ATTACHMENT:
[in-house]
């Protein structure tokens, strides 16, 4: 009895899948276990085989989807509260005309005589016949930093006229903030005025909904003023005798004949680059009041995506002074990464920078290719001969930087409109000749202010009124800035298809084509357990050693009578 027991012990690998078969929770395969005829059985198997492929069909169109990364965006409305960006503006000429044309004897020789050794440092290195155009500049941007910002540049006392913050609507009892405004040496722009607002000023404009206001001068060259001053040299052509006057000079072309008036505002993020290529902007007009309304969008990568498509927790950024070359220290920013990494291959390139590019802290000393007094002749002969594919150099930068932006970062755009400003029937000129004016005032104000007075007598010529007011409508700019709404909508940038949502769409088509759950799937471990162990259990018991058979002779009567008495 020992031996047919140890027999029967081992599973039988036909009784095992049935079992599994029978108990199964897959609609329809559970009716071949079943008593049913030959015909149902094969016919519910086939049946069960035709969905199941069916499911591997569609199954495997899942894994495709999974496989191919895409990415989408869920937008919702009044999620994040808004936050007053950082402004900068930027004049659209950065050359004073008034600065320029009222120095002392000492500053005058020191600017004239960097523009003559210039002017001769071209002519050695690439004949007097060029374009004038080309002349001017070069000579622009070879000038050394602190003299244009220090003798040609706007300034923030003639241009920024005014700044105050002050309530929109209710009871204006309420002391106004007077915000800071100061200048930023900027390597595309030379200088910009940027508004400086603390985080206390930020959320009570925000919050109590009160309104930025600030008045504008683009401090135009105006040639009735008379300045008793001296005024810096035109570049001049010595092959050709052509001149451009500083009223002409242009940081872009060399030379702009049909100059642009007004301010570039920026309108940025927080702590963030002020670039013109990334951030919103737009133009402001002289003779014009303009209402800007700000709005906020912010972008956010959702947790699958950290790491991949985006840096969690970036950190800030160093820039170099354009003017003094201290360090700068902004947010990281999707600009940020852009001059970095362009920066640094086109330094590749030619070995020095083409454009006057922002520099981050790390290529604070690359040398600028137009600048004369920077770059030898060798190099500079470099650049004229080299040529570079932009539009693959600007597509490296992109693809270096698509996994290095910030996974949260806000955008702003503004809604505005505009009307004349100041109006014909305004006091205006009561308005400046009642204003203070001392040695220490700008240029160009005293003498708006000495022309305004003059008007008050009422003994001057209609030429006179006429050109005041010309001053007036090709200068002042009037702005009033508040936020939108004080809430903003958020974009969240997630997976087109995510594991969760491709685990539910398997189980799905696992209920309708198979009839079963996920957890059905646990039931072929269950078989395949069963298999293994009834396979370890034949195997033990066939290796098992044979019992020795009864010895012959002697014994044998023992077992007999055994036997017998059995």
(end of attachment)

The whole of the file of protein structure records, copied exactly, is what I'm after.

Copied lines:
[in-house]
């Protein structure tokens, strides 16, 4: 009895899948276990085989989807509260005309005589016949930093006229903030005025909904003023005798004949680059009041995506002074990464920078290719001969930087409109000749202010009124800035298809084509357990050693009578 027991012990690998078969929770395969005829059985198997492929069909169109990364965006409305960006503006000429044309004897020789050794440092290195155009500049941007910002540049006392913050609507009892405004040496722009607002000023404009206001001068060259001053040299052509006057000079072309008036505002993020290529902007007009309304969008990568498509927790950024070359220290920013990494291959390139590019802290000393007094002749002969594919150099930068932006970062755009400003029937000129004016005032104000007075007598010529007011409508700019709404909508940038949502769409088509759950799937471990162990259990018991058979002779009567008495 020992031996047919140890027999029967081992599973039988036909009784095992049935079992599994029978108990199964897959609609329809559970009716071949079943008593049913030959015909149902094969016919519910086939049946069960035709969905199941069916499911591997569609199954495997899942894994495709999974496989191919895409990415989408869920937008919702009044999620994040808004936050007053950082402004900068930027004049659209950065050359004073008034600065320029009222120095002392000492500053005058020191600017004239960097523009003559210039002017001769071209002519050695690439004949007097060029374009004038080309002349001017070069000579622009070879000038050394602190003299244009220090003798040609706007300034923030003639241009920024005014700044105050002050309530929109209710009871204006309420002391106004007077915000800071100061200048930023900027390597595309030379200088910009940027508004400086603390985080206390930020959320009570925000919050109590009160309104930025600030008045504008683009401090135009105006040639009735008379300045008793001296005024810096035109570049001049010595092959050709052509001149451009500083009223002409242009940081872009060399030379702009049909100059642009007004301010570039920026309108940025927080702590963030002020670039013109990334951030919103737009133009402001002289003779014009303009209402800007700000709005906020912010972008956010959702947790699958950290790491991949985006840096969690970036950190800030160093820039170099354009003017003094201290360090700068902004947010990281999707600009940020852009001059970095362009920066640094086109330094590749030619070995020095083409454009006057922002520099981050790390290529604070690359040398600028137009600048004369920077770059030898060798190099500079470099650049004229080299040529570079932009539009693959600007597509490296992109693809270096698509996994290095910030996974949260806000955008702003503004809604505005505009009307004349100041109006014909305004006091205006009561308005400046009642204003203070001392040695220490700008240029160009005293003498708006000495022309305004003059008007008050009422003994001057209609030429006179006429050109005041010309001053007036090709200068002042009037702005009033508040936020939108004080809430903003958020974009969240997630997976087109995510594991969760491709685990539910398997189980799905696992209920309708198979009839079963996920957890059905646990039931072929269950078989395949069963298999293994009834396979370890034949195997033990066939290796098992044979019992020795009864010895012959002697014994044998023992077992007999055994036997017998059995």